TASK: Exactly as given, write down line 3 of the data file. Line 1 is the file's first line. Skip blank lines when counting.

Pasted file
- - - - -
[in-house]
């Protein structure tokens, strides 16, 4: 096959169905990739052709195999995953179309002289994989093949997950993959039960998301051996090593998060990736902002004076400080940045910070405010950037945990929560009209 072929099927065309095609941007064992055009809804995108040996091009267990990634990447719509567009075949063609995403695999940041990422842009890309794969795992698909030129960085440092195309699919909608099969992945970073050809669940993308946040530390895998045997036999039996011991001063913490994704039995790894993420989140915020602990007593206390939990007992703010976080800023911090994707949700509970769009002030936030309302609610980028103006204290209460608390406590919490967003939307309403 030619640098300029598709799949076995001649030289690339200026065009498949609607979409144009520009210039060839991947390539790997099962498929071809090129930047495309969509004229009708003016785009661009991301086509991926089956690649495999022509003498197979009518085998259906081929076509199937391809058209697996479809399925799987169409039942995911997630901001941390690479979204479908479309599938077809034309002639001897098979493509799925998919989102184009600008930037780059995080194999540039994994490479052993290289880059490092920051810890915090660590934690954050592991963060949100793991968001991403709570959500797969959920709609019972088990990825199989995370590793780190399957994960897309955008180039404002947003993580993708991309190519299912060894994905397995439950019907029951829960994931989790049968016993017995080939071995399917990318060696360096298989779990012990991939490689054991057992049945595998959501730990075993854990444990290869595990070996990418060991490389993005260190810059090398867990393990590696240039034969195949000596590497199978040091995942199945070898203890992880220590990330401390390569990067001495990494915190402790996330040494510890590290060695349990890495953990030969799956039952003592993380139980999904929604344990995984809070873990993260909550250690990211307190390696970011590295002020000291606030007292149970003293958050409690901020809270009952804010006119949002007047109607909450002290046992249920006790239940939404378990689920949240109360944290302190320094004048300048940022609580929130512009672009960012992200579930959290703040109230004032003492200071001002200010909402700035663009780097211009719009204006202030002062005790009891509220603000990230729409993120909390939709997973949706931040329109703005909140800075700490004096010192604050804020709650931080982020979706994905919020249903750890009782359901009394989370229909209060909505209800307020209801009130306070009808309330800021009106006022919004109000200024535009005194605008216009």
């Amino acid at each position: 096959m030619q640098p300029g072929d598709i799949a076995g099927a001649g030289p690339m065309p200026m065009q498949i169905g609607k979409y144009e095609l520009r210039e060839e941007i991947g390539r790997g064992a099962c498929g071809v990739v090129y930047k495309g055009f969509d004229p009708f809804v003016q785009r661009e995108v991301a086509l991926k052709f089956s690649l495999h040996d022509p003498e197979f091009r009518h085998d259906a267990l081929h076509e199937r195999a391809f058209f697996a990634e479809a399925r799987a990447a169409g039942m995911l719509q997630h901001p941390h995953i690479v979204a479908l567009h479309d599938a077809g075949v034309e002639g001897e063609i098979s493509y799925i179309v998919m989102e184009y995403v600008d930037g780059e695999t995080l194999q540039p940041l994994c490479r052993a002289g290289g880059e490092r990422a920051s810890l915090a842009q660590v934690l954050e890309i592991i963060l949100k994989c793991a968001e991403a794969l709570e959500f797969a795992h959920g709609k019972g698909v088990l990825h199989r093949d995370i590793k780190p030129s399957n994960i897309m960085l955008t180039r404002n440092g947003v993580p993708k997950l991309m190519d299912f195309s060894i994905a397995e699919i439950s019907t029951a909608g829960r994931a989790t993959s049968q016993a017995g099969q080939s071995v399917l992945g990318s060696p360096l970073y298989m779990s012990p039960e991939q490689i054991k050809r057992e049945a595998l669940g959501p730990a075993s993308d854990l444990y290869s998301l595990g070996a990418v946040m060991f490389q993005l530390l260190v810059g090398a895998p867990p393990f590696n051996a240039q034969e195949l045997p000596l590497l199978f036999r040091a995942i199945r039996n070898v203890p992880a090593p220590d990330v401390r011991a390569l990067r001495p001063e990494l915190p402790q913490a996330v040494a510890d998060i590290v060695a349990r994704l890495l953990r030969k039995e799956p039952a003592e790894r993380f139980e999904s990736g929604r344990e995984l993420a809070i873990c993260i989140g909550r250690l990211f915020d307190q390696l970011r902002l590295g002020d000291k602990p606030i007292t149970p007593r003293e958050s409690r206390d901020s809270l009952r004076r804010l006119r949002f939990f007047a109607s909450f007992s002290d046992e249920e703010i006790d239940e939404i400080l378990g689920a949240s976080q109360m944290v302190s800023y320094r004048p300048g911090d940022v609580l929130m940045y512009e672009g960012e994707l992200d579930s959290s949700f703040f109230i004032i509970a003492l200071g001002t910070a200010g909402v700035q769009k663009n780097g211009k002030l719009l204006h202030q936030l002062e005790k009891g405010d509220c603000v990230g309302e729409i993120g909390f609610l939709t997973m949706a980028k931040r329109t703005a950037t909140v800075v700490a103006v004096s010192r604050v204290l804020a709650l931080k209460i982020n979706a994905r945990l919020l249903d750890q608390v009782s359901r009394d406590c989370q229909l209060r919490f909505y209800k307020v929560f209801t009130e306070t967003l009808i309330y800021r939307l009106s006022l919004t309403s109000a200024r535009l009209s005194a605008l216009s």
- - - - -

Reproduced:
């Amino acid at each position: 096959m030619q640098p300029g072929d598709i799949a076995g099927a001649g030289p690339m065309p200026m065009q498949i169905g609607k979409y144009e095609l520009r210039e060839e941007i991947g390539r790997g064992a099962c498929g071809v990739v090129y930047k495309g055009f969509d004229p009708f809804v003016q785009r661009e995108v991301a086509l991926k052709f089956s690649l495999h040996d022509p003498e197979f091009r009518h085998d259906a267990l081929h076509e199937r195999a391809f058209f697996a990634e479809a399925r799987a990447a169409g039942m995911l719509q997630h901001p941390h995953i690479v979204a479908l567009h479309d599938a077809g075949v034309e002639g001897e063609i098979s493509y799925i179309v998919m989102e184009y995403v600008d930037g780059e695999t995080l194999q540039p940041l994994c490479r052993a002289g290289g880059e490092r990422a920051s810890l915090a842009q660590v934690l954050e890309i592991i963060l949100k994989c793991a968001e991403a794969l709570e959500f797969a795992h959920g709609k019972g698909v088990l990825h199989r093949d995370i590793k780190p030129s399957n994960i897309m960085l955008t180039r404002n440092g947003v993580p993708k997950l991309m190519d299912f195309s060894i994905a397995e699919i439950s019907t029951a909608g829960r994931a989790t993959s049968q016993a017995g099969q080939s071995v399917l992945g990318s060696p360096l970073y298989m779990s012990p039960e991939q490689i054991k050809r057992e049945a595998l669940g959501p730990a075993s993308d854990l444990y290869s998301l595990g070996a990418v946040m060991f490389q993005l530390l260190v810059g090398a895998p867990p393990f590696n051996a240039q034969e195949l045997p000596l590497l199978f036999r040091a995942i199945r039996n070898v203890p992880a090593p220590d990330v401390r011991a390569l990067r001495p001063e990494l915190p402790q913490a996330v040494a510890d998060i590290v060695a349990r994704l890495l953990r030969k039995e799956p039952a003592e790894r993380f139980e999904s990736g929604r344990e995984l993420a809070i873990c993260i989140g909550r250690l990211f915020d307190q390696l970011r902002l590295g002020d000291k602990p606030i007292t149970p007593r003293e958050s409690r206390d901020s809270l009952r004076r804010l006119r949002f939990f007047a109607s909450f007992s002290d046992e249920e703010i006790d239940e939404i400080l378990g689920a949240s976080q109360m944290v302190s800023y320094r004048p300048g911090d940022v609580l929130m940045y512009e672009g960012e994707l992200d579930s959290s949700f703040f109230i004032i509970a003492l200071g001002t910070a200010g909402v700035q769009k663009n780097g211009k002030l719009l204006h202030q936030l002062e005790k009891g405010d509220c603000v990230g309302e729409i993120g909390f609610l939709t997973m949706a980028k931040r329109t703005a950037t909140v800075v700490a103006v004096s010192r604050v204290l804020a709650l931080k209460i982020n979706a994905r945990l919020l249903d750890q608390v009782s359901r009394d406590c989370q229909l209060r919490f909505y209800k307020v929560f209801t009130e306070t967003l009808i309330y800021r939307l009106s006022l919004t309403s109000a200024r535009l009209s005194a605008l216009s």